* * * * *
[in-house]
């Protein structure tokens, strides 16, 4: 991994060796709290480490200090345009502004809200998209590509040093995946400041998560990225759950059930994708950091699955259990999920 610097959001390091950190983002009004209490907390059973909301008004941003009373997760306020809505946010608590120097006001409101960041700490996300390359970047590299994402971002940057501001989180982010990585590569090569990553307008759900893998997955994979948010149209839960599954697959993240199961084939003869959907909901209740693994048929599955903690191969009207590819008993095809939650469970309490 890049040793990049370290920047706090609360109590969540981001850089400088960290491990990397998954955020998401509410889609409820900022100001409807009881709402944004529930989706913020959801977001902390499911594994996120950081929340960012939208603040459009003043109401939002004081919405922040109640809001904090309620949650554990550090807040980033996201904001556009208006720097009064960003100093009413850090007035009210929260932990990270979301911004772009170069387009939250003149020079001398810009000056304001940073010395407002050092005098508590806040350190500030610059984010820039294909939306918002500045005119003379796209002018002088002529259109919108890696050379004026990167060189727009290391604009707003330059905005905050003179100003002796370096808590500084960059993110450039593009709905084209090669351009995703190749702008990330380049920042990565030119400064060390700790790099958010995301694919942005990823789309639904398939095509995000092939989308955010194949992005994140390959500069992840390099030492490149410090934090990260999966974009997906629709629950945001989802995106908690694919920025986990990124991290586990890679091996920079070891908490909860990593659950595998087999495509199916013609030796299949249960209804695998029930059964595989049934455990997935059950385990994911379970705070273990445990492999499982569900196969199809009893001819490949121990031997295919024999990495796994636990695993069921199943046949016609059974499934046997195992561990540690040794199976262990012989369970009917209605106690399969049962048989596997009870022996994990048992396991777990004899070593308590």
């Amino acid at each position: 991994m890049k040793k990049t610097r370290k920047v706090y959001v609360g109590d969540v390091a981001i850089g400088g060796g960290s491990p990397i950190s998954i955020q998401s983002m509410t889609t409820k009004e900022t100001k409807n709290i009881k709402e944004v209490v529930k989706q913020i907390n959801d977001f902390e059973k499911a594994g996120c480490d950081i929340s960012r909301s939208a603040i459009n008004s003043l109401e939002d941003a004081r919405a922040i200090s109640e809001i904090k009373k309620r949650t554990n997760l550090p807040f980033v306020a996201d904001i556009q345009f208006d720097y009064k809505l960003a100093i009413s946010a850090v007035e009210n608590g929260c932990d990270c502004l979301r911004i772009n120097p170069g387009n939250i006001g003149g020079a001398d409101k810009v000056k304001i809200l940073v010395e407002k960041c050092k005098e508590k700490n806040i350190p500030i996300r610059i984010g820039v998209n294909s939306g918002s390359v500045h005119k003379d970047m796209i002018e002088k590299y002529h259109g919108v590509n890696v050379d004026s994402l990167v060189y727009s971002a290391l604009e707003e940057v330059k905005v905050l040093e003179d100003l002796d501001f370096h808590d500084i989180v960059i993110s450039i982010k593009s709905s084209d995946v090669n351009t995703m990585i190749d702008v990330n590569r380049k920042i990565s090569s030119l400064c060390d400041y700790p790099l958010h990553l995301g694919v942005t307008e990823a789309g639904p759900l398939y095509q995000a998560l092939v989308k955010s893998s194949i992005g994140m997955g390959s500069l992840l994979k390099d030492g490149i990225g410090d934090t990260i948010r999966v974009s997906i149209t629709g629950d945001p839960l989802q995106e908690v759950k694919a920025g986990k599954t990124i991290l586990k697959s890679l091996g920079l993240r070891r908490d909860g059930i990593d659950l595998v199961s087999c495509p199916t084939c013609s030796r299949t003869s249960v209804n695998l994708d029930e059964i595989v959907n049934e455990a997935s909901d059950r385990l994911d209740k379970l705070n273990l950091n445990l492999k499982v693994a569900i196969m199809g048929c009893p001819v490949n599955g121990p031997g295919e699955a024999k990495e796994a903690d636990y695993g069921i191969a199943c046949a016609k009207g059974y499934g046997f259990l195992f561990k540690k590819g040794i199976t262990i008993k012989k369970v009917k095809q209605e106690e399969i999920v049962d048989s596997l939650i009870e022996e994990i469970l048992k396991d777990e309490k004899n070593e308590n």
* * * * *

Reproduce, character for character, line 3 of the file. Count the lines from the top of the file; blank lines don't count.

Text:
């Amino acid at each position: 991994m890049k040793k990049t610097r370290k920047v706090y959001v609360g109590d969540v390091a981001i850089g400088g060796g960290s491990p990397i950190s998954i955020q998401s983002m509410t889609t409820k009004e900022t100001k409807n709290i009881k709402e944004v209490v529930k989706q913020i907390n959801d977001f902390e059973k499911a594994g996120c480490d950081i929340s960012r909301s939208a603040i459009n008004s003043l109401e939002d941003a004081r919405a922040i200090s109640e809001i904090k009373k309620r949650t554990n997760l550090p807040f980033v306020a996201d904001i556009q345009f208006d720097y009064k809505l960003a100093i009413s946010a850090v007035e009210n608590g929260c932990d990270c502004l979301r911004i772009n120097p170069g387009n939250i006001g003149g020079a001398d409101k810009v000056k304001i809200l940073v010395e407002k960041c050092k005098e508590k700490n806040i350190p500030i996300r610059i984010g820039v998209n294909s939306g918002s390359v500045h005119k003379d970047m796209i002018e002088k590299y002529h259109g919108v590509n890696v050379d004026s994402l990167v060189y727009s971002a290391l604009e707003e940057v330059k905005v905050l040093e003179d100003l002796d501001f370096h808590d500084i989180v960059i993110s450039i982010k593009s709905s084209d995946v090669n351009t995703m990585i190749d702008v990330n590569r380049k920042i990565s090569s030119l400064c060390d400041y700790p790099l958010h990553l995301g694919v942005t307008e990823a789309g639904p759900l398939y095509q995000a998560l092939v989308k955010s893998s194949i992005g994140m997955g390959s500069l992840l994979k390099d030492g490149i990225g410090d934090t990260i948010r999966v974009s997906i149209t629709g629950d945001p839960l989802q995106e908690v759950k694919a920025g986990k599954t990124i991290l586990k697959s890679l091996g920079l993240r070891r908490d909860g059930i990593d659950l595998v199961s087999c495509p199916t084939c013609s030796r299949t003869s249960v209804n695998l994708d029930e059964i595989v959907n049934e455990a997935s909901d059950r385990l994911d209740k379970l705070n273990l950091n445990l492999k499982v693994a569900i196969m199809g048929c009893p001819v490949n599955g121990p031997g295919e699955a024999k990495e796994a903690d636990y695993g069921i191969a199943c046949a016609k009207g059974y499934g046997f259990l195992f561990k540690k590819g040794i199976t262990i008993k012989k369970v009917k095809q209605e106690e399969i999920v049962d048989s596997l939650i009870e022996e994990i469970l048992k396991d777990e309490k004899n070593e308590n």